Heart of the Desert, Swazy's Leap

Self-PortraitYesterday was an epic day of hiking and geocaching, with some exciting off-roading thrown in. Today’s my birthday so I had taken yesterday off work, and I wanted to do something really fun on my day off. Somebody recently placed a series of 20 geocaches in the middle of the San Rafael Swell called the “Heart of the Desert.” Finding those sounded like more fun than the rockhounding trip that I had originally planned, so early Friday morning I set out to find all 20 caches, plus several others in the area. I left home just before 7:00 and reached my parking spot for the HOTD caches at 9:00. By then it was already warm enough to have used the A/C in the truck on the drive there, but I came prepared to haul enough water to last me the entire hike. The first few caches were easy to get to by hiking across mostly flat ground. After that, the next few required some steep scrambling through small canyons and over hills. I reached the fifth cache in the series after an hour and 15 minutes, which would pretty much set the pace for the remaining 15. By the time I reached the halfway point, it was pretty damn hot and I had to stop and rest. I was on Indian Flat by then, and most of the remaining caches were reached by simply hiking across relatively flat ground.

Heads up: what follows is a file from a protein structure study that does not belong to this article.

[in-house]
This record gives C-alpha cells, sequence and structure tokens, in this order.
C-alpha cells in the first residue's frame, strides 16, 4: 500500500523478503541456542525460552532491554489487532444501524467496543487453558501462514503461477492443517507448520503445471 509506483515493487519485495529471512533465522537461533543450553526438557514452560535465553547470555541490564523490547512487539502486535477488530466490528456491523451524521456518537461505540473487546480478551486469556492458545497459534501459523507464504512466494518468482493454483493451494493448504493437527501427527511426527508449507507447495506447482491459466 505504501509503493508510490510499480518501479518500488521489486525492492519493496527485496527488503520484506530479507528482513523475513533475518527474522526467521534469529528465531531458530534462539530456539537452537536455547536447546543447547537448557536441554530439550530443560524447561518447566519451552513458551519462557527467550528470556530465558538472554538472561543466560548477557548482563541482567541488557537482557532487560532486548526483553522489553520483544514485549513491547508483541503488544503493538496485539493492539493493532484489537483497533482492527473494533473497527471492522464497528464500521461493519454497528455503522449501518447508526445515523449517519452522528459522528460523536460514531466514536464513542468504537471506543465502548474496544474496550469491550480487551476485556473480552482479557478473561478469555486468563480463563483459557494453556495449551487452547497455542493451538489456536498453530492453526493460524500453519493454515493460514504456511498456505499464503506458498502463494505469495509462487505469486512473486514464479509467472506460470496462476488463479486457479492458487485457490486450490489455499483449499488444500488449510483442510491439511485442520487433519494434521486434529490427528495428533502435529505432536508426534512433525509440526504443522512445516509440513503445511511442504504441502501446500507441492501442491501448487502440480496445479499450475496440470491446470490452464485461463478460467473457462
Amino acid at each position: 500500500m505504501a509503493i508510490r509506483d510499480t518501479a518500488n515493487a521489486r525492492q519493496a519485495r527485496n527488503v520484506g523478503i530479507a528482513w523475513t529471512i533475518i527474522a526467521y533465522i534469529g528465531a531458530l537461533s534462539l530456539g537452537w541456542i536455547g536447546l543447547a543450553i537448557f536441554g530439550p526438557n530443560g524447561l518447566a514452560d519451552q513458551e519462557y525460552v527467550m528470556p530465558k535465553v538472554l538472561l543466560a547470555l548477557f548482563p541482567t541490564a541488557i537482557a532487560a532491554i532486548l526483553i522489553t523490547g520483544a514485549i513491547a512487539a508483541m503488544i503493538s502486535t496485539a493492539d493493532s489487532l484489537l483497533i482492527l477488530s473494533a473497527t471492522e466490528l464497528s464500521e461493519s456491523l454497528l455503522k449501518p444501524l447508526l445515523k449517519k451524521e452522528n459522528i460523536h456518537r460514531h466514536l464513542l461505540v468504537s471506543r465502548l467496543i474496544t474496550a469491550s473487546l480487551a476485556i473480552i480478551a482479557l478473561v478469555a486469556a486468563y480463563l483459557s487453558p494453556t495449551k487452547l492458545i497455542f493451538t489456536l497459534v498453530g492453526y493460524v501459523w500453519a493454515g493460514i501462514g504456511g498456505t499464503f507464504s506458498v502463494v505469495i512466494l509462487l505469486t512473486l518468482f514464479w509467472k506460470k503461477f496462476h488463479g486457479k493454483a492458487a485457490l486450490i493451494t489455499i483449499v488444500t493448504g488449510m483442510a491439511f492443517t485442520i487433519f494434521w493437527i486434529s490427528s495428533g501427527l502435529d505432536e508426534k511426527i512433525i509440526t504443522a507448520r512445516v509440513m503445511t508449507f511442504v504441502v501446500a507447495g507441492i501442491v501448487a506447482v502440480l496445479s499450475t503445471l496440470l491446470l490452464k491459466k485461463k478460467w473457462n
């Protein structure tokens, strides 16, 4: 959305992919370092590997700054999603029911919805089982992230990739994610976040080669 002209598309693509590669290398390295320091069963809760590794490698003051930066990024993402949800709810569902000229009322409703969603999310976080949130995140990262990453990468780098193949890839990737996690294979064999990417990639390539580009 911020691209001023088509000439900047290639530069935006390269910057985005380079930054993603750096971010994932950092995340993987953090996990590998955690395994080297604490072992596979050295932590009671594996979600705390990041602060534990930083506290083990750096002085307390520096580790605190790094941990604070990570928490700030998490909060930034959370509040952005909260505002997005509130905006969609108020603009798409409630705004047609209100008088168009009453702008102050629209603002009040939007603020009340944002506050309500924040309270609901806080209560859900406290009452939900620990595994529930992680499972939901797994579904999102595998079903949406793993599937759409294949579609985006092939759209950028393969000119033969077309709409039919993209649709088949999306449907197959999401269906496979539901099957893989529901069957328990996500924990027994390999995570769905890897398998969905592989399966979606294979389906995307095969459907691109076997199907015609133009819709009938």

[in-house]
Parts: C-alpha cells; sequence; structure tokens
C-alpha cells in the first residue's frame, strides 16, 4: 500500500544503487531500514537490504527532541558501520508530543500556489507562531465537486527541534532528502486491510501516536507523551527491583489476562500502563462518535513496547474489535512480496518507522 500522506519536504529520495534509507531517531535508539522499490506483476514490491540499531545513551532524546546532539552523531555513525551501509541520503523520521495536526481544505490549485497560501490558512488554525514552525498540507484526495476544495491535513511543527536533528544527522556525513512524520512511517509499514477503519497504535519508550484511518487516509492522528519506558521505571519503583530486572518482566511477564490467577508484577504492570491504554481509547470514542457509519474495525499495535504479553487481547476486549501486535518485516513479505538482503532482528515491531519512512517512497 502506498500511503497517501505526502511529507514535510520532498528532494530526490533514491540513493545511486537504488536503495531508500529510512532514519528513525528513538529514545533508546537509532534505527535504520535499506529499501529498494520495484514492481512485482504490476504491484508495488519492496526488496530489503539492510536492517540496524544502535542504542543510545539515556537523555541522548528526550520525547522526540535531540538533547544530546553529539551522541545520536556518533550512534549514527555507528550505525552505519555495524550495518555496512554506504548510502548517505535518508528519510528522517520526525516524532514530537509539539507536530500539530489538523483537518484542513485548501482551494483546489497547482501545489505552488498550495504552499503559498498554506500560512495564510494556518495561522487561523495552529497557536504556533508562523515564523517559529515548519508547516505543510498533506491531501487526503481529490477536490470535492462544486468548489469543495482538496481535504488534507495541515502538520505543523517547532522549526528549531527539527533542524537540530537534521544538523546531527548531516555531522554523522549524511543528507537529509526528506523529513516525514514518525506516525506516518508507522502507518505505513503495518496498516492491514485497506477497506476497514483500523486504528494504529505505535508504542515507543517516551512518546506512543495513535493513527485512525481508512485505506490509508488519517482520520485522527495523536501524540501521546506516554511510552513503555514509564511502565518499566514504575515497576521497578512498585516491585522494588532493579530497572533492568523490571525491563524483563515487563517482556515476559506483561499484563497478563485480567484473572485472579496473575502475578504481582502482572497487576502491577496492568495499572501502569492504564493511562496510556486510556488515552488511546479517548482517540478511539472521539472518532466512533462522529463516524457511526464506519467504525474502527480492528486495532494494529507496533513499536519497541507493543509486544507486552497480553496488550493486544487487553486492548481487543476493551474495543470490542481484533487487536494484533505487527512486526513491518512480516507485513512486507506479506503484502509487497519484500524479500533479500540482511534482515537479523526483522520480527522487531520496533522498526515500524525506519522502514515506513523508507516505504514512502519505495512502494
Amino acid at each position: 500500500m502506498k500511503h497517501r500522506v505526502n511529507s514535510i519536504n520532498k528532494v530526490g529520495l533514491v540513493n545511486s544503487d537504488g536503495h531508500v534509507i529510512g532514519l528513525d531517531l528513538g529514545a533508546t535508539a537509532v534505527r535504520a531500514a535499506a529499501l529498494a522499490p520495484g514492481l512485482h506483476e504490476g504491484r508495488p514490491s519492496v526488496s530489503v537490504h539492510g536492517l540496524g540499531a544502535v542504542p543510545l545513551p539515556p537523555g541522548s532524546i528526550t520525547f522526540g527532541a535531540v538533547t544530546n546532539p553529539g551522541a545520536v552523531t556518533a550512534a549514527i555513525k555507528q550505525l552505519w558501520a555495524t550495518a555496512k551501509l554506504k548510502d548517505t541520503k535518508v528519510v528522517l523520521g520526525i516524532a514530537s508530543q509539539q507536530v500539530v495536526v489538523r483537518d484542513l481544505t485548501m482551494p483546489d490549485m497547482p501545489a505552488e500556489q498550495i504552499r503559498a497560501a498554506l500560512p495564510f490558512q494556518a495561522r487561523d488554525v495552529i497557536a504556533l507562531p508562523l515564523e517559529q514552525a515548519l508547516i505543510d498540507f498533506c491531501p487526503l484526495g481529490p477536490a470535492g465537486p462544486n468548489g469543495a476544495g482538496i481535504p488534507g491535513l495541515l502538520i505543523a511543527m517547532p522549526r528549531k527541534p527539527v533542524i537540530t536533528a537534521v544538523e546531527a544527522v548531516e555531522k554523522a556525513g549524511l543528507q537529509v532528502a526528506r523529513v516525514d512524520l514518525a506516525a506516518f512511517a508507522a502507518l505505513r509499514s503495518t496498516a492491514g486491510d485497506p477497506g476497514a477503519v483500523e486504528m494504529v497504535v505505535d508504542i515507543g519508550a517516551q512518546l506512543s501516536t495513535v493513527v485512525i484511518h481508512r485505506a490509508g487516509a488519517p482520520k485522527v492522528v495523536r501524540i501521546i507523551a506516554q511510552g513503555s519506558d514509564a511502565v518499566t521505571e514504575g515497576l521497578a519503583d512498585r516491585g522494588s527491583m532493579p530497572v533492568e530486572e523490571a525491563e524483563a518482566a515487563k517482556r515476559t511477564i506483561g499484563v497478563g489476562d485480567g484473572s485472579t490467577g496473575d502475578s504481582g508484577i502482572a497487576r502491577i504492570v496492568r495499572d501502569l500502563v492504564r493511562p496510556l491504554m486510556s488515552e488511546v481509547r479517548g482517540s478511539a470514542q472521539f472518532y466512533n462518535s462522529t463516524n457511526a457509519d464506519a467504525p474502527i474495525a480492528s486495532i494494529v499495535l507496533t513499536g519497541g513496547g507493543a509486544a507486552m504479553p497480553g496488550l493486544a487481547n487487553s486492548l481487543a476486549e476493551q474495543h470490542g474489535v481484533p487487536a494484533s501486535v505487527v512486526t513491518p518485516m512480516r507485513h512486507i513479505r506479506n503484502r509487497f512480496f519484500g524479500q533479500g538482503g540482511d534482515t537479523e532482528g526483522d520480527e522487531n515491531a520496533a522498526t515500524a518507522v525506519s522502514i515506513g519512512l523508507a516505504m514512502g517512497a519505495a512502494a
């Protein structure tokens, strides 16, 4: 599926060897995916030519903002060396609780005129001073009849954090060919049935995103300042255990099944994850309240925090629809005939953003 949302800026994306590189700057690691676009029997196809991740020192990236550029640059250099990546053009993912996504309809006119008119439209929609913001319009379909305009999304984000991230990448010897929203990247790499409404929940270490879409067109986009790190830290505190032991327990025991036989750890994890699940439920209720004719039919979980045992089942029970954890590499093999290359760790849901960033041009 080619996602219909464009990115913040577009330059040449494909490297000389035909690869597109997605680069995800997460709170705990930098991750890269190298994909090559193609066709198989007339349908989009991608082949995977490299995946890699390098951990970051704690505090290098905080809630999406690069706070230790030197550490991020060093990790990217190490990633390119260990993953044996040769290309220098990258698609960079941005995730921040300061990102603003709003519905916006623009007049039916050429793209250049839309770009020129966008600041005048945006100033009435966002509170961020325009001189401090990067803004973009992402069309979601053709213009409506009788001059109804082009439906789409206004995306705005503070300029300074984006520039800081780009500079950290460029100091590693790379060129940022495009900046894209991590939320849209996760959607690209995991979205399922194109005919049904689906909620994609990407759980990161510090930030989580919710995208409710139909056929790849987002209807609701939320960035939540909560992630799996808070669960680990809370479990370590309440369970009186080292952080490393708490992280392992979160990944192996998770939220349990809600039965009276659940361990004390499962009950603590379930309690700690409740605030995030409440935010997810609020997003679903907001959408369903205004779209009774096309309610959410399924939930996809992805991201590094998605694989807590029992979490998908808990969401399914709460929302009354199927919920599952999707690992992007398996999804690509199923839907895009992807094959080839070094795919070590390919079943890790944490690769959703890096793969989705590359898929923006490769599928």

Pronghorn AntelopeAt the fifteenth cache in the series, something strange happened. An pronghorn antelope began approaching me, and even though he obviously knew I was there, he just kept on coming. He was nonchalant about it, casually and slowly walking toward me while occasionally stopping to browse on some grass. I took some video of him which you can see here on YouTube. His behavior eventually started to spook me, so I shooed him off by walking toward him and tossing a few rocks his way. I then continued on my way to find the remaining few caches. Near the second to last one, I made a stupid mistake. There was a steep hill between me and the next cache, but I hadn’t done enough planning ahead and didn’t realize that the cache was on the other side of the hill–I expected it to be on top. I climbed the hill only to go back down the other side, when I could have walked around it much more easily. By the time I had finished finding all the geocaches and returned to the truck, I was too exhausted to even eat lunch. It took me just under six hours and the hike was over six miles, and all I wanted was to be on my way.